By the early 1970’s the trends of development of measurement technology had become very clearly defined. The most important of them in all fields were (1) a sharp improvement in the quality of instruments—reduction of errors to 0.01 percent or less, an increase in speed to thousands and even millions of measurements per second, improvement of the reliability of instruments, and reduction of their size; (2) expansion of the field of application of measuring equipment to include the measurement of quantities that previously were not measurable, and also toward more rigorous conditions for instrument operation; (3) universal conversion to digital methods not only in the measurement of electrical quantities but also in other areas (digital thermometers, manometers, gas analyzers, vibrometers, and other devices already exist), with the use and continuing improvement of analog devices; (4) further development of the systems approach to standardization of measuring equipment; and (5) extensive introduction into all measuring equipment of the methods of logical and mathematical processing of measurement data.

In metrology, particular note should be taken of the trend toward the conversion from man-made standards to natural standards based on the wave and discrete properties of matter. The unit of length is reproduced by means of the length of a light wave; the unit of time, by means of the period of oscillation of a natural radiator. Similarly, the unit of electric charge can be established in terms of the charge of the electron, the unit of mass in terms of the mass of one of the elementary particles, and so on. Methods of measurement that previously were considered to be of strictly laboratory or even metrological application, such as automatic interferometers with digital readout for measurements of small displacements, are finding broad industrial application in instrument-making. The miniaturization and microminiaturization of measuring equipment by means of the latest scientific achievements, in particular those of solid-state physics, is a very important trend in instrument-making.

Formulation of the general theoretical principles of measurement technology is an urgent task. The difficulty in developing them consists in the fact that the theory of measurement technology borders on complex problems of epistemology and mathematics.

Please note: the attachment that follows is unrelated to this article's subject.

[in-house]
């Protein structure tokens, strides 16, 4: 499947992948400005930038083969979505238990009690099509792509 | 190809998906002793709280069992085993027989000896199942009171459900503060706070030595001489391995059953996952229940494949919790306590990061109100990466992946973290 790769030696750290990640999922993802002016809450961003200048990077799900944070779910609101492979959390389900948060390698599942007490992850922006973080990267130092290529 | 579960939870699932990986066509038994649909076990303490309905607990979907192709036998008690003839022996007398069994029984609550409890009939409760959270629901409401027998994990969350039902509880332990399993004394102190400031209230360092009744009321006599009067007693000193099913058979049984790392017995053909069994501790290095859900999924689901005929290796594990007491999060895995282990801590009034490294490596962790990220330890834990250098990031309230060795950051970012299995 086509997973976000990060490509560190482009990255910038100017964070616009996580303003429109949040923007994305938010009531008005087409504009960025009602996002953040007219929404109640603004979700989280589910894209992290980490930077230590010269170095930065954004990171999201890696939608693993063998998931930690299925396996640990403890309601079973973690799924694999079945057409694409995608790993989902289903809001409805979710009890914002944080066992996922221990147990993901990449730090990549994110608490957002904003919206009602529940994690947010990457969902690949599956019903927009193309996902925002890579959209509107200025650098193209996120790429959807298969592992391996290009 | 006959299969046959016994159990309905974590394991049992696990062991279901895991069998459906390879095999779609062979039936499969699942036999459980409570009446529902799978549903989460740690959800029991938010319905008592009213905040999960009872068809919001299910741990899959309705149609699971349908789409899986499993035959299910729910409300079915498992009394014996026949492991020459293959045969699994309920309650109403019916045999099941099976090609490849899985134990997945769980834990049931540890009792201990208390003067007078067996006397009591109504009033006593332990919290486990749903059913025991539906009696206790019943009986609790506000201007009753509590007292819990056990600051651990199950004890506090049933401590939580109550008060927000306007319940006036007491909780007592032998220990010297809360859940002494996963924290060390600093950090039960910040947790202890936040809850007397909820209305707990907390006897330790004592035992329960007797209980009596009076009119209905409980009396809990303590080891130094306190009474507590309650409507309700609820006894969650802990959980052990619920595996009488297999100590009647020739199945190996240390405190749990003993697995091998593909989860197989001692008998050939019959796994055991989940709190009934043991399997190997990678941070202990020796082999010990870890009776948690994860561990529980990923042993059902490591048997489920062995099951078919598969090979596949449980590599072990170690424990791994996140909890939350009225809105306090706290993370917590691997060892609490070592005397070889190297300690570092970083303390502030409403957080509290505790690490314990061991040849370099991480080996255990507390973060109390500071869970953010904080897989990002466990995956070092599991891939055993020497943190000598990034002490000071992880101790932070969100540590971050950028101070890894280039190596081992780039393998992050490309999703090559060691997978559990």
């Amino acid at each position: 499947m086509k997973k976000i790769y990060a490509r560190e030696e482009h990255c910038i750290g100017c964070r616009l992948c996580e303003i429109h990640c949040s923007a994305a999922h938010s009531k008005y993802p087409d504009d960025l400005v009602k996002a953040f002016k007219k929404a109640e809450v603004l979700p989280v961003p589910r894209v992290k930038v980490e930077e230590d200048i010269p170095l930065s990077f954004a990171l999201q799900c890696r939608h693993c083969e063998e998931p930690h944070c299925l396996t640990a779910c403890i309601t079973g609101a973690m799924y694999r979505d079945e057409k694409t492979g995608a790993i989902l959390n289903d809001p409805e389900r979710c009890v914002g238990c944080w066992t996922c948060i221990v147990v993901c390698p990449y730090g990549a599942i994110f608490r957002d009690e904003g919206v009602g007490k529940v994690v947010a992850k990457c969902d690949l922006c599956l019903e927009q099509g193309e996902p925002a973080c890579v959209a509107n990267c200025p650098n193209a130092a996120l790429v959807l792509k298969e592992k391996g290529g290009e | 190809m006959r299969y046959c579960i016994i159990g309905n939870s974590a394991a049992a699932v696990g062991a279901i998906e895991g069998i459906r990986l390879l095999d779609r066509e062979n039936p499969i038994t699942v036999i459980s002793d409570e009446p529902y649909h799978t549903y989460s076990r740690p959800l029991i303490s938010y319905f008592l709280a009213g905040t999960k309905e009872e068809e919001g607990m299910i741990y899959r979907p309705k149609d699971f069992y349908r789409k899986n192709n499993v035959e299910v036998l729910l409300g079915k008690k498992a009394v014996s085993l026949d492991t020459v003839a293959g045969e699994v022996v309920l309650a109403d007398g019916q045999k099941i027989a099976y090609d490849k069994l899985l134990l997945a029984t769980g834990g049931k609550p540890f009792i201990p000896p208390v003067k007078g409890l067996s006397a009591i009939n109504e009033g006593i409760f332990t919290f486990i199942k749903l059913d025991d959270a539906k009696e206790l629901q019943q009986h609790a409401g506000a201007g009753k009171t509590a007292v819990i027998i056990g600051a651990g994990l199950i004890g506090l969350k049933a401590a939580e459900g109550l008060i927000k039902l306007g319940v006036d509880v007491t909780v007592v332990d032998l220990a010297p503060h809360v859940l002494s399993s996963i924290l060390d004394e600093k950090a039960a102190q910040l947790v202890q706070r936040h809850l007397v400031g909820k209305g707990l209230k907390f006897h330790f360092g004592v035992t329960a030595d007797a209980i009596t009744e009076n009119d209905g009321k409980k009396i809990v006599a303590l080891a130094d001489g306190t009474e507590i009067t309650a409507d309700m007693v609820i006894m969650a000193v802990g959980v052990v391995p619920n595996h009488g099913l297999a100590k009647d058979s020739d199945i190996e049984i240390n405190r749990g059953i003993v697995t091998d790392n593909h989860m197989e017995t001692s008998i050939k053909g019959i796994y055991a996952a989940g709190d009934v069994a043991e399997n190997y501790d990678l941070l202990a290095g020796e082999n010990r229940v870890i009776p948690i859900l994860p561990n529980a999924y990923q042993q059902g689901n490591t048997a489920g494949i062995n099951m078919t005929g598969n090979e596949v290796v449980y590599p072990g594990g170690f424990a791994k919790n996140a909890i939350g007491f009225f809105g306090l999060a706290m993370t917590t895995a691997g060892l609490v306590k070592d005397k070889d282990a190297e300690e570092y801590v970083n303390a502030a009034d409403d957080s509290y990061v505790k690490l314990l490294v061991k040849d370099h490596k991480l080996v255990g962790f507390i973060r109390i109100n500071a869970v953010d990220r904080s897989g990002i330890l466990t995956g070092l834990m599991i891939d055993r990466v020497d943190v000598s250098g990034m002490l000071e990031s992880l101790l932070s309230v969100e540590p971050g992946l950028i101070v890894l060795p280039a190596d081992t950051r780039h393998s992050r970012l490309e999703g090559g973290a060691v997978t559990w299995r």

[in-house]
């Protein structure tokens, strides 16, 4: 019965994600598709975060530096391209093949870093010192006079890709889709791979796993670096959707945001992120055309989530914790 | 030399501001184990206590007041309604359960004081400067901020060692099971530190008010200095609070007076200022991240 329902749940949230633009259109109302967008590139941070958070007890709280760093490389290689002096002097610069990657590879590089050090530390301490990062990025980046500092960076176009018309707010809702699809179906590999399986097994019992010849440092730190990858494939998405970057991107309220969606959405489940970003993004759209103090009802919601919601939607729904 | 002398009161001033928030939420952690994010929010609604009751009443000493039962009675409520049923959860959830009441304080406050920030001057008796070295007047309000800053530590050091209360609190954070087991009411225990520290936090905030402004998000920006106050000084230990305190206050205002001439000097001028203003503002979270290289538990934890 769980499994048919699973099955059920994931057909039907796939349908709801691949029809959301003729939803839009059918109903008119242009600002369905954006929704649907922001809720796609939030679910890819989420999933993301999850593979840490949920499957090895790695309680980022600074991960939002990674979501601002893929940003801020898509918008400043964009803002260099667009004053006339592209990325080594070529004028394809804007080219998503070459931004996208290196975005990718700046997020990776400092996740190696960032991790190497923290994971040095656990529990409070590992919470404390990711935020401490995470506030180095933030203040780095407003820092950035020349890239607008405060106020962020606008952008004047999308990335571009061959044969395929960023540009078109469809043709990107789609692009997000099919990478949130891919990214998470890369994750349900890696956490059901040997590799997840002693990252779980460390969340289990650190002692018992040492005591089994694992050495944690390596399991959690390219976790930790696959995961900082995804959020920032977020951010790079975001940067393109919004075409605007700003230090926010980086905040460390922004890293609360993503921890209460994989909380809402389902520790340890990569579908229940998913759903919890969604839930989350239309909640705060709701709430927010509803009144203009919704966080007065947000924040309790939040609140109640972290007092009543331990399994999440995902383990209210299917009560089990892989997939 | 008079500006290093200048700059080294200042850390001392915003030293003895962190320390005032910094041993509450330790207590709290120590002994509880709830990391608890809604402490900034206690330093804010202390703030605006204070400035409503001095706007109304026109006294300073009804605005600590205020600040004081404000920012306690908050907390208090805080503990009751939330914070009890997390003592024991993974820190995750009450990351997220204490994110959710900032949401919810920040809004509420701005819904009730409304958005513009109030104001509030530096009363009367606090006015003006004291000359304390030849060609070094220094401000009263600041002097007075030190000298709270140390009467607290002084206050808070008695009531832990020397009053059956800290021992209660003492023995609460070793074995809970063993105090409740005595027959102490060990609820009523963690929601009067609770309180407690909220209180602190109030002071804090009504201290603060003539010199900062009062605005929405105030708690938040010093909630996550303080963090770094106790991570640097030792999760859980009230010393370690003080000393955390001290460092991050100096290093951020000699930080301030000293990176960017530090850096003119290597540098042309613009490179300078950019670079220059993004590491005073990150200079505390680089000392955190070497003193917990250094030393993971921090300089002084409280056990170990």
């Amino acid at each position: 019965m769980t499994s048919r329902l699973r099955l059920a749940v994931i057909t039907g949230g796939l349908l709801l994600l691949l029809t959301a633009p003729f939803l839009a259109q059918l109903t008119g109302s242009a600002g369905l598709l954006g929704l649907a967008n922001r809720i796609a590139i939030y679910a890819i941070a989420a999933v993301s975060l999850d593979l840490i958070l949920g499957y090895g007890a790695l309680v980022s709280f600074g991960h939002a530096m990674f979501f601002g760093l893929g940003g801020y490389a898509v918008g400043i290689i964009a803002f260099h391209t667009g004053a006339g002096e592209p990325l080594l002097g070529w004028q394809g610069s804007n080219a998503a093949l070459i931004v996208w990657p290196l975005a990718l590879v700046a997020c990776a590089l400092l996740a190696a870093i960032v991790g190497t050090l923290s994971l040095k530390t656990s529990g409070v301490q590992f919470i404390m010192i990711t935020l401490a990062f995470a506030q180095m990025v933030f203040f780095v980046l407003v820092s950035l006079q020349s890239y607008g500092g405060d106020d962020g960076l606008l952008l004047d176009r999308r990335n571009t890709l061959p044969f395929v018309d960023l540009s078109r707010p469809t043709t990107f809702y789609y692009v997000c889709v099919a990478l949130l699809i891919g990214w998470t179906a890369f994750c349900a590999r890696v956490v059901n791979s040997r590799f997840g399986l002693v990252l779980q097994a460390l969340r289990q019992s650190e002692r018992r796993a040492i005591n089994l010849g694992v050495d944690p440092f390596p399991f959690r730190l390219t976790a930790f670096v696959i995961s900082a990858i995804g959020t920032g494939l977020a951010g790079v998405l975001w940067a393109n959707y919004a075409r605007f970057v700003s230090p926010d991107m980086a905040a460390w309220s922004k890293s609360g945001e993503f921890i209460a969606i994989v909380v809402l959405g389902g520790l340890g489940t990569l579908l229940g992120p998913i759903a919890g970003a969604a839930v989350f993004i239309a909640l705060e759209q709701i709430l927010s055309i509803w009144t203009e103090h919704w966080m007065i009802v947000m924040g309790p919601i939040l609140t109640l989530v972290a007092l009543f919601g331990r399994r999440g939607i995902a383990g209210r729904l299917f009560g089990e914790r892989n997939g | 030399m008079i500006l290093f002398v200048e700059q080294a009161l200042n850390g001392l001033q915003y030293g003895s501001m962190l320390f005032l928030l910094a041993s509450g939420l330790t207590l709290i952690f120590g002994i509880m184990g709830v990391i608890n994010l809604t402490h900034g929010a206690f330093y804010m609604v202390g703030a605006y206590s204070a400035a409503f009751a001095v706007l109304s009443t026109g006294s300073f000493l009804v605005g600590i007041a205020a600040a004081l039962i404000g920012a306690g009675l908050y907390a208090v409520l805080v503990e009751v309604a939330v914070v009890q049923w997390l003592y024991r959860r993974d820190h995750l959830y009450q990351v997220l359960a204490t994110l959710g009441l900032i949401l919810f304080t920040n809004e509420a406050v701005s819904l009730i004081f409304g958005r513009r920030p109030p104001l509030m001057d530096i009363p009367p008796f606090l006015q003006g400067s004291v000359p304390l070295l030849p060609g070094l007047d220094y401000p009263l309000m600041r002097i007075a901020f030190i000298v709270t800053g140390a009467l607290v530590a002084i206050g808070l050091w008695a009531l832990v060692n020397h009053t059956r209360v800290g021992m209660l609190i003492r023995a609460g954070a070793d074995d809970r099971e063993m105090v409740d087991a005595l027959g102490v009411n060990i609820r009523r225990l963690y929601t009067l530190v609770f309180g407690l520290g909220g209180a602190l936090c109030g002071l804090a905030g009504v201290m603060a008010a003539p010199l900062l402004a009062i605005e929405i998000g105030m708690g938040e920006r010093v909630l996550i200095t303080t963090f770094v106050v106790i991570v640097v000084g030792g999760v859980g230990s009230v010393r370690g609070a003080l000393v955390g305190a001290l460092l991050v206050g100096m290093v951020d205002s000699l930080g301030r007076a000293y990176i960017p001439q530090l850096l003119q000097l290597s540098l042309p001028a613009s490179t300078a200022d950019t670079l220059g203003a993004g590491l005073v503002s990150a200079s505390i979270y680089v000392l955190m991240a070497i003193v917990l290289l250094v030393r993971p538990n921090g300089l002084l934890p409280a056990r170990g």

In the USSR the following all-Union journals are published regularly: Izmeritel’naia tekhnika (Measurement Techniques; since 1939), Pribory i sistemy upravleniia (Control Devices and Systems; since 1956), Avtometriia (Autometry; since 1965), and Pribory i tekhnika eksperimenta (Instruments and Experimental Techniques; since 1956); the journal of abstracts Metrologiia i izmeritel’naia tekhnika (Metrology and Measurement Techniques; since 1963); Kontrol’no-izmeritel’naia tekhnika (Control and Measurement Techniques; since 1958); and Entsiklopediia izmerenii, kontrolia i avtomatizatsii (Encyclopedia of Measurements, Control, and Automation; since 1962). Monographs, handbooks, and booklets both in specific fields and on general problems of measurement technology and instrument-making are also published.

Foreign periodicals devoted to the problems of measurement technology include Archiv für technisches Messen (Munich, since 1931) in the Federal Republic of Germany; Messen. Steuern. Regeln (Berlin, since 1958) and Feingerätetechnik (Berlin, since 1952) in the German Democratic Republic; Instruments and Control Systems (Pittsburgh, since 1928), Journal of the Instrument Society of America (Pittsburgh, since 1946), Review of Scientific Instruments (New York, since 1930), and IEEE Transactions: Instrumentation and Measurement (New York, since 1952) in the USA; and Mérés és automatika (Budapest, since 1953) in the Hungarian People’s Republic.


Malikov, M.F. Osnovy metrologii, part 1. Moscow, 1949.
Arutiunov, V.O. Elektricheskie izmeritel’nye pribory i izmereniia. Moscow-Leningrad, 1958.
Kurs elektricheskikh izmerenii, parts 1-2. Edited by V.T. Prytkov and A.V. Talitskii. Moscow-Leningrad, 1960.
Ostrovskii, L.A. Osnovy obshchei teorii elektroizmeritel’nykh ustroistv. Moscow-Leningrad, 1965.
Turichin, A.M. Elektricheskie izmereniia neelektricheskikh velichin, 4th ed. Moscow-Leningrad, 1966.
Novitskii, P.V. Osnovy informatsionnoi teorii izmeritel’nykh ustroistv. Leningrad, 1968.


The Great Soviet Encyclopedia, 3rd Edition (1970-1979). © 2010 The Gale Group, Inc. All rights reserved.